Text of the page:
The capacity to bounce back - more commonly known as resilience - enhances trauma recovery in children. But what about children who do not have the innate capacity to bounce back? Or those whose lives have been compromised by abuse, neglect, fetal alcohol syndrome, or exposure to multiple traumas? There's good news--sensory activities, along with positive relationships and a positive environment, can make all the difference.
According to John Micsak, symposium keynote and director of a resiliency outreach program for youth, addressing three regions of the brain can help. These regions are defined as 1) the thinking brain[cortex] responsible for abstract reasoning; 2) the emotional brain [limbic] responsible for affect regulation, empathy, affiliation, and tolerance; and 3) the survival brain [brain stem or reptilian] responsible for fight or flight, heartbeat, and other body regulation functions.
From an expressive therapies perspective, it's promising that mental health is beginning to realize that the arts, play, and imagination address the whole brain and support what Bruce Perry calls "neurosequential therapeutics"--a method of working with severely traumatized children using body reactions [survival brain] as a starting place and eventually addressing other brain functions through progressive interventions that focus on refining neural pathways in other regions. The NT process essentially tries to match specific interventions to the developmental stage and specific parts of the brain that mediate presenting neuropsychiatric problems. Application of sensory interventions are key to helping meet the needs of the child and to the development of resilience.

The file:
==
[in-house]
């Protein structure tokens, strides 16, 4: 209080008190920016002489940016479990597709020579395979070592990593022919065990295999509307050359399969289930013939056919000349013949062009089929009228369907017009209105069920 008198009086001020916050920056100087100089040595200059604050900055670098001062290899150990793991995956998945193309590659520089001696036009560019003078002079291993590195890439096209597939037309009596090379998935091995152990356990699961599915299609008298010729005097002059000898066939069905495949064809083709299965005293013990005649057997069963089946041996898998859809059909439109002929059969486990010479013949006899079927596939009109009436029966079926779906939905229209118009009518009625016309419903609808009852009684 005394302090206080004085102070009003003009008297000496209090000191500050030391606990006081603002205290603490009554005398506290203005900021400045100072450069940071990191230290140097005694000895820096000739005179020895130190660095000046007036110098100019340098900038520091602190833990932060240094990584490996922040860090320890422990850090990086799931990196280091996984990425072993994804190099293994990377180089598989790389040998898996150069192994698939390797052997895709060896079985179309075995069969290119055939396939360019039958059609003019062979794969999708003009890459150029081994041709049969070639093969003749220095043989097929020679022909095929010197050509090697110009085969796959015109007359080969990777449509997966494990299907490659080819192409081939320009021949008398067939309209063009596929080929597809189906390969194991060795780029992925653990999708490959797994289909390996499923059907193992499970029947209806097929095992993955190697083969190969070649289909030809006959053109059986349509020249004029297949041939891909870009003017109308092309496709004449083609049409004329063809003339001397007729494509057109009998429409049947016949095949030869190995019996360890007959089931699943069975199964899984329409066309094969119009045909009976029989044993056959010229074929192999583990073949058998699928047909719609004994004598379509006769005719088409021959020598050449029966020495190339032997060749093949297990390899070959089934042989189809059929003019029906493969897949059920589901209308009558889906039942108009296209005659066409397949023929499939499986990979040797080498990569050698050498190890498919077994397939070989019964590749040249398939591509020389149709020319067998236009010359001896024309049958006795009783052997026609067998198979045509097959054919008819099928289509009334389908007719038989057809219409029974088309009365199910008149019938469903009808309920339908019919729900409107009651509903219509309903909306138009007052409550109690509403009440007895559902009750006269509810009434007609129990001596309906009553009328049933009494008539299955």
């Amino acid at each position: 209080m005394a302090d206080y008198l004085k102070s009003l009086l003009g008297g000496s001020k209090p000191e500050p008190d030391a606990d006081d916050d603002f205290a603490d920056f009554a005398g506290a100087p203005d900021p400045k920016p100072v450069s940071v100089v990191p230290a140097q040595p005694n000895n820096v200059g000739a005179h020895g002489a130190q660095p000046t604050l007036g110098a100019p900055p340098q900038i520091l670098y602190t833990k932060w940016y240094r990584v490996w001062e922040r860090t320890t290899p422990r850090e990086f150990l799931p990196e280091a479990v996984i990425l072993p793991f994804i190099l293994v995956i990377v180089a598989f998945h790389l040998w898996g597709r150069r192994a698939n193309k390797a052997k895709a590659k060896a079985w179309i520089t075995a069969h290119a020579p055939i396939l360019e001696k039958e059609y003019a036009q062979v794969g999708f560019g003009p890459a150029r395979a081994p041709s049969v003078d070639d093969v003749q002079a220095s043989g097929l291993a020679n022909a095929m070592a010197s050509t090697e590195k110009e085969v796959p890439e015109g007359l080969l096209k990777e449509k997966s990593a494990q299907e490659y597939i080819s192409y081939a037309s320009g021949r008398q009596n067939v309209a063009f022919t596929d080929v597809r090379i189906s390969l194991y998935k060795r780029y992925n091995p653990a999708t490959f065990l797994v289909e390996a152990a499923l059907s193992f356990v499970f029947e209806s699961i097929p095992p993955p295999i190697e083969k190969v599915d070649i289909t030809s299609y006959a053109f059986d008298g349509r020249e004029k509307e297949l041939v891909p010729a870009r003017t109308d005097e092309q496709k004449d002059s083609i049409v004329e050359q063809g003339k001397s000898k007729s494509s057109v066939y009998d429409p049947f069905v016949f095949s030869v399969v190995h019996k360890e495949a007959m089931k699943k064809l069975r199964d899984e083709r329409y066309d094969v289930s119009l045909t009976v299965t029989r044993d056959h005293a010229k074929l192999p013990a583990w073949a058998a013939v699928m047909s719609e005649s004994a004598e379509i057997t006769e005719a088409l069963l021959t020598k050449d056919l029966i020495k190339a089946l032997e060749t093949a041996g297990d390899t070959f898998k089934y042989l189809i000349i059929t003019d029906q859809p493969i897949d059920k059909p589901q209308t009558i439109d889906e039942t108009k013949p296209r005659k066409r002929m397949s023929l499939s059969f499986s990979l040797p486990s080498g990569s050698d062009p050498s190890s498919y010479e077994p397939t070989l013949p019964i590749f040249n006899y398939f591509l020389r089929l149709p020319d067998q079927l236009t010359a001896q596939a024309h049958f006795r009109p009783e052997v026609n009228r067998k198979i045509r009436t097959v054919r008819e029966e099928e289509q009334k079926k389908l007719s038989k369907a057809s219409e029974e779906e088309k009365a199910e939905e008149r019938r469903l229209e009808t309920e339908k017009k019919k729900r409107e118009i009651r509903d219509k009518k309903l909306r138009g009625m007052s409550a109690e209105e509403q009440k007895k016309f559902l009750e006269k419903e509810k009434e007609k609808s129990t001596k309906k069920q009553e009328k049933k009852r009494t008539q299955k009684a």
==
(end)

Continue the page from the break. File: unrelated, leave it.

In brief, using this approach distills down to addressing the traumatized brain from an arts therapies perspective as follows:
1) The survival brain needs modulation through rhythmic and patterned sensory input, such as activities like drumming, singing and music at the resting rate of the human heartbeat, basic movement and rocking, breathing techniques, and massage;
2) The emotional brain needs the self-soothing reinforcement through tactile experiences of art and play as well as the relational aspects of mutual engagement between adult and child using creative arts, imagination, and play as means to establish and reinforce positive attachment;
3) The thinking brain needs the opportunity to engage in storytelling through all the creative arts, relating not only the trauma story, but also as a means to express the self and practicecognitive-behavioral skills used in long-term self-regulation.
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